FIG. 1 is a plan view, partially in section, of an oil pump inlet screen assembly in accordance with the invention;

FIG. 2 is a sectional view taken along the line 2--2 in FIG. 1;

FIGS. 3, 4 and 5 are enlarged views of a portion of the pipe joint illustrated in FIG. 1 at successive stages of assembly;

FIG. 6 is a plan view of an alternative embodiment of the screen assembly in accordance with the invention; and

FIG. 7 is a sectional view taken along the line 7--7 in FIG. 6.

Referring to FIG. 1, an oil pump inlet screen assembly 10 in accordance with the invention comprises a conduit of lift pipe 12 having one end 14 adapted for fluid communication with a generally cylindrical opening 16 of a pump housing 18, and a filter screen generally indicated at 20 connected to the remote pipe end such that screen 20 may be suspended by pipe 12 from pump housing 18 and immersed in an oil sump (not shown). Screen 20 includes a dished housing 22 best seen in FIG. 2 having a galvanized wire mesh 24 ultrasonically staked or welded around the open housing edge 26. A metal or plastic baffle 28 is additionally affixed to edge 26 around a semicircular portion thereof. Mesh 24 is supported by bosses 30 against the pressure of oil flowing through the filter screen assembly in the direction indicated by the arrows in FIG. 2.

A pressure-release flapper or leaf valve generally indicated at 32 is disposed in mesh 24 to provide unfiltered oil to pump 18 (FIG. 1) should mesh 24 become clogged. Valve 32 comprises a collar 34 crimped around an opening in mesh 24 and capturing a leaf valve element 36 therein. Valves of the type illustrated at 32 are generally well known in the art and need not be described further.

In accordance with an important aspect of the present invention, housing 22 and lift pipe 12 are molded integrally of plastic material. Thermoplastic material, specifically glass-reinforced nylon (polyamide), is preferred. Glass-reinforced polyphenol sulfide also is contemplated. Thermoplastic materials of this type are desirable for toughness and wear resistance, but are also generally characterized by poor dimensional stability due to material characteristics which react adversely under the elevated temperature and vibration conditions of an internal combustion engine. For example, both polyamide and polyphenol sulfide are characterized by a tendency to cold flow under such conditons. Polyamide also tends to be hygroscopic, although this is not considered to be a problem with polyphenol sulfide. Thus, it has been found that, if the pipe end 14 were merely press-fitted into pump opening 16 without additional reinforcement, the material at the pipe end would tend to creep and deform under the high temperature and vibration conditions of an internal combustion engine oil system, with consequent loss of sealing engagement between the pipe end and pump opening.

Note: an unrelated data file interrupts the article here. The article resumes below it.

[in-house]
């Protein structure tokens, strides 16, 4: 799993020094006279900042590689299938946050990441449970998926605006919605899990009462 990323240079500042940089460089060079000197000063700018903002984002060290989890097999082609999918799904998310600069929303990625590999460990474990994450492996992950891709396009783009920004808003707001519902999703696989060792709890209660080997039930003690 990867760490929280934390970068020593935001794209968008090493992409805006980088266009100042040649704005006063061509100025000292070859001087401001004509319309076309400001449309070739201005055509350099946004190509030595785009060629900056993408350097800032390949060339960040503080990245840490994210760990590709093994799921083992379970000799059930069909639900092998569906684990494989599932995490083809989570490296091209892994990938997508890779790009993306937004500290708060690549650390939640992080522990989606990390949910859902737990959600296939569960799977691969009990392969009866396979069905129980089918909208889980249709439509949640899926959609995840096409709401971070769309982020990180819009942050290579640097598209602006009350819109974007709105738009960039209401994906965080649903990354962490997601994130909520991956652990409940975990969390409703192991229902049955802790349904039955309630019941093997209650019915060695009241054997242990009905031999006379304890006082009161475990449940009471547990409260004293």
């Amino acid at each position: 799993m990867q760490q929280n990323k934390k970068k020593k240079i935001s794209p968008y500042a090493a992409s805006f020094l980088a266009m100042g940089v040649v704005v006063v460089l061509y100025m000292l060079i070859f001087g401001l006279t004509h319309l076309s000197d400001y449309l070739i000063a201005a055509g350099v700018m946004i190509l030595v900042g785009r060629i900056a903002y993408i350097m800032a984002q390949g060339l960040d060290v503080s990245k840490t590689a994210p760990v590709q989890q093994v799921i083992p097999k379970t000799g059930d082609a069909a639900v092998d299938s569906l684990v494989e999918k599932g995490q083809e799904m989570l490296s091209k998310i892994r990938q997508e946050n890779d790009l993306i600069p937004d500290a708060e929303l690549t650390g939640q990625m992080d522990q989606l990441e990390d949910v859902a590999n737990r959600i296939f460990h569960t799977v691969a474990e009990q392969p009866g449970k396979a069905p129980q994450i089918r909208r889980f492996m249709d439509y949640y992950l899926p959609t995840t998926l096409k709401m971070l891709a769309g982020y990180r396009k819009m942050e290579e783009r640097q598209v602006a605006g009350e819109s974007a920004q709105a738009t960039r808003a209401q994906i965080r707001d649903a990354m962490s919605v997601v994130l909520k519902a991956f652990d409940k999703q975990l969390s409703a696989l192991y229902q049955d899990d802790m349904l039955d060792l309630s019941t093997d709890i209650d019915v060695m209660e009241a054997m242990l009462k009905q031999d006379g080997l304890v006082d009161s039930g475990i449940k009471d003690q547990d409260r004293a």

To overcome this difficulty, and in accordance with a second important aspect of the present invention, a metal eyelet 40 is received over pipe end 14 and adapts the pipe end for reliable press-fit sealing engagement with pump opening 16. Eyelet 40 preferably comprises coaxial cylindrical portions 41,42 connected at one end by a bridging portion 44 and respectively disposed internally and externally of pipe end 14, the outer surface of cylindrical eyelet portion 42 being in press-fit sealing engagement with pump opening 16 in the fully assembled stage of FIG. 1. A flanged skirt portion 46 extends outwardly and downwardly of external cylindrical portion 42, and is adapted to capture a circumferential rib 48 extending around the outer surface of pipe end 14 to fasten the eyelet firmly on the pipe end. As best seen in FIGS. 1, 3 and 4, inner and outer cylindrical portions are preferably of substantially the same axial length, this feature lending additional strength and stability to the pipe joint in assembly. Rib 48 is divided by diametrically opposed axial channels 50 into which skirt 46 is deformed, as best seen in FIGS. 2 and 5. This particular feature permits eyelet 40 to withstand up to four foot-pounds of torque without rotating with respect to pipe end 14 both after assembly and after a number of hours of actual operation.